Chicago Bears Legend and Hall of Fame Running Back Gale Sayers passed away Wednesday at the age of 77.
According to the NFL, Pro Football Hall of Fame president David Bakers announced the news of Sayer’s passing (NFL.com):
“All those who love the game of football mourn the loss of one of the greatest to ever play this game with the passing of Chicago Bears legend Gale Sayers,” Baker said in a statement. “He was the very essence of a team player — quiet, unassuming and always ready to compliment a teammate for a key block. Gale was an extraordinary man who overcame a great deal of adversity during his NFL career and life.
“The ‘Kansas Comet’ burst onto the scene in the National Football League and captured the attention of all of America. Despite playing only 68 NFL games because of an injury-shortened career, Gale was a clear-cut — and first-ballot — Hall of Famer for his accomplishments on the field and for the man of character he was in life.
“The entire Pro Football Hall of Fame family mourns the passing of Gale. Our thoughts and prayers are with his wife, Ardie, and their entire family. We will forever keep his legacy alive to serve as inspiration for future generations. The Hall of Fame flag will fly at half-staff until he is laid to rest.”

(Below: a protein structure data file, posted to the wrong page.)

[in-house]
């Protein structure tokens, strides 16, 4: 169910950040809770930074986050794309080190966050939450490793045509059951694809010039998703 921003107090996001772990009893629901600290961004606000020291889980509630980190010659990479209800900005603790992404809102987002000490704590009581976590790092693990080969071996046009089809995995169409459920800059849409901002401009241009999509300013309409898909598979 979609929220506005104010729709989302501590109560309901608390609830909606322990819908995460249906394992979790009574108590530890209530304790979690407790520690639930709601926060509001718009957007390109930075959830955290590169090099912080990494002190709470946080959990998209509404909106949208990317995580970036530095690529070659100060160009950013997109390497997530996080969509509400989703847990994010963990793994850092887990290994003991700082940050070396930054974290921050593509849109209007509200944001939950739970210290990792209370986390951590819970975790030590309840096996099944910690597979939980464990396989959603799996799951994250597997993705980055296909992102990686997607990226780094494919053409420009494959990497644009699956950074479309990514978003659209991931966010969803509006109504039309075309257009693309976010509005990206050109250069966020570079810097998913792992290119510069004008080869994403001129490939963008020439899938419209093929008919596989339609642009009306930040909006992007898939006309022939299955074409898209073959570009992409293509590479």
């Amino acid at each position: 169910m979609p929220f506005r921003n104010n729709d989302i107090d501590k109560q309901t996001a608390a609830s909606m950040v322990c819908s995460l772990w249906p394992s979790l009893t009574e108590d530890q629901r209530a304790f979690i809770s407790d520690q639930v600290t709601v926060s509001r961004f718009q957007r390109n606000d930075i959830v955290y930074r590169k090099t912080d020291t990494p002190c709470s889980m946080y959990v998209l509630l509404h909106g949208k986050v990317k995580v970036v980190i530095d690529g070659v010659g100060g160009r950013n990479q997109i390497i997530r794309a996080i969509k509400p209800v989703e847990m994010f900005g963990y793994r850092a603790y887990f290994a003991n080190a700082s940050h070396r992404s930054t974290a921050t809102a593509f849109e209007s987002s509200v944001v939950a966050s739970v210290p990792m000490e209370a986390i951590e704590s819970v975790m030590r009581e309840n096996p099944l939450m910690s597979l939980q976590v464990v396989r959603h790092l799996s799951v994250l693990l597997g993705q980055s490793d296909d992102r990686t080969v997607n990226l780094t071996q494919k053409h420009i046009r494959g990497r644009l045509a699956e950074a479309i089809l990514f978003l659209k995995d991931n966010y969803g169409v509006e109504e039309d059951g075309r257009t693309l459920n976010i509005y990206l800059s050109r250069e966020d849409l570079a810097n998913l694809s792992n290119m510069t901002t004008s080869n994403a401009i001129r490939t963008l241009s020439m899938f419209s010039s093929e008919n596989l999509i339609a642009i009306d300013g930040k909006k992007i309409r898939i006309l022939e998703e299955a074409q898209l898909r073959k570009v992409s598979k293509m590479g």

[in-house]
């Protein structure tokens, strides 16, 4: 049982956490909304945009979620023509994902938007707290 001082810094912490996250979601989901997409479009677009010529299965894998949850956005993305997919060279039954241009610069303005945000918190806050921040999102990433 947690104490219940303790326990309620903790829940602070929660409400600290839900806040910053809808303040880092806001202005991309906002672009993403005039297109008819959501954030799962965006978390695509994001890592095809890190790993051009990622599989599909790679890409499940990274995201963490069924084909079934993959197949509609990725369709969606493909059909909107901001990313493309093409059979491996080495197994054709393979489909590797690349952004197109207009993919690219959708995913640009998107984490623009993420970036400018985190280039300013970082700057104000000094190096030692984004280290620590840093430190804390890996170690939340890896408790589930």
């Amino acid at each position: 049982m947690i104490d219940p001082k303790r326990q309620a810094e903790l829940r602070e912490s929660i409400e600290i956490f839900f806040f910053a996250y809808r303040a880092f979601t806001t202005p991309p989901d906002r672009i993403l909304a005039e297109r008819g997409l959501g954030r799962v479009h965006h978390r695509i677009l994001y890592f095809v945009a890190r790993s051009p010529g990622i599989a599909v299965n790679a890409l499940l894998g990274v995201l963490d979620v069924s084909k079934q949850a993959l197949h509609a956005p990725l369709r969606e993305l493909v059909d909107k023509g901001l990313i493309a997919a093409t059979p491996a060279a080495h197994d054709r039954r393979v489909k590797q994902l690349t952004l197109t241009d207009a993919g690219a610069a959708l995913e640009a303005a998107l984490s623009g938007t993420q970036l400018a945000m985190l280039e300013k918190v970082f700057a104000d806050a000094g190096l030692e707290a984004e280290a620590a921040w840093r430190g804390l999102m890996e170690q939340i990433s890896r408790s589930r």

The Kansas Comet was born in Wichita before attending the University of Kansas on a football scholarship.
After rushing for 2,675 yards and being named a three-time first team All-Big Eight selection and two-time consensus selection for the All-America Team, Sayers was drafted by the Chicago Bears as the fourth pick of the first round in the 1965 NFL draft.
In his rookie debut, Sayers sent shockwaves through the NFL with a record-breaking 22 total touchdowns and 1,371 rushing yards. He was the consensus choice for NFL Rookie of the Year.
The following season, Sayers took the NFL rushing title with 1,231 yards and a 5.4 average yards per carry.
In his third campaign, Sayers ended up sharing the rushing duties in Chicago before his career took a turn for the worst.
His last 4 seasons in the NFL were hampered by injuries to both his right and left knees. He eventually retired after only playing 68 games, but his raw speed and athleticism left a mark on the NFL with 4,956 total rushing yards and 39 rushing touchdowns and hold 23 different NFL records.
Sayers was a four-time Pro Bowler, five-time first team All-Pro, two-time rushing yard leader, Rookie of the Year, and has been named to the 50th, 75th and 100th NFL Anniversary All-Time Teams.
His number 40 jersey was retired by the Chicago Bears and number 48 jersey is retired by the Kansas Jayhawks.
Later in his life, Sayers spent time as a collegiate athletic director at Southern Illinois and Tennessee State.
In 2017, Sayers wife Ardythe revealed he had been diagnosed with dementia in 2013 which was likely caused by his football career.
He is survived by his wife Ardythe (Bullard) Sayers and his three children from a previous marriage.